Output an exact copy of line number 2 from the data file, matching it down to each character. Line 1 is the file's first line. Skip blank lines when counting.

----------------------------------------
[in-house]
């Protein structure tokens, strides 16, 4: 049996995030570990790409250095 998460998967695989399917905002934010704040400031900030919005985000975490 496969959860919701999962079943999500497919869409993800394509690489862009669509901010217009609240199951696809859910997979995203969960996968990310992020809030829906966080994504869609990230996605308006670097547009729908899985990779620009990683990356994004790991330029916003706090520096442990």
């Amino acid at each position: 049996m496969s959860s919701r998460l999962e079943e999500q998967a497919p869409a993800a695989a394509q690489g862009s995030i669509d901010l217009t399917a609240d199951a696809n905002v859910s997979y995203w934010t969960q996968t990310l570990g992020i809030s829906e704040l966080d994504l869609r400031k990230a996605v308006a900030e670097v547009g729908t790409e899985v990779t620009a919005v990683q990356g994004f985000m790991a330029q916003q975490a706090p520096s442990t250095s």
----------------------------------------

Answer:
């Protein structure tokens, strides 16, 4: 049996995030570990790409250095 998460998967695989399917905002934010704040400031900030919005985000975490 496969959860919701999962079943999500497919869409993800394509690489862009669509901010217009609240199951696809859910997979995203969960996968990310992020809030829906966080994504869609990230996605308006670097547009729908899985990779620009990683990356994004790991330029916003706090520096442990």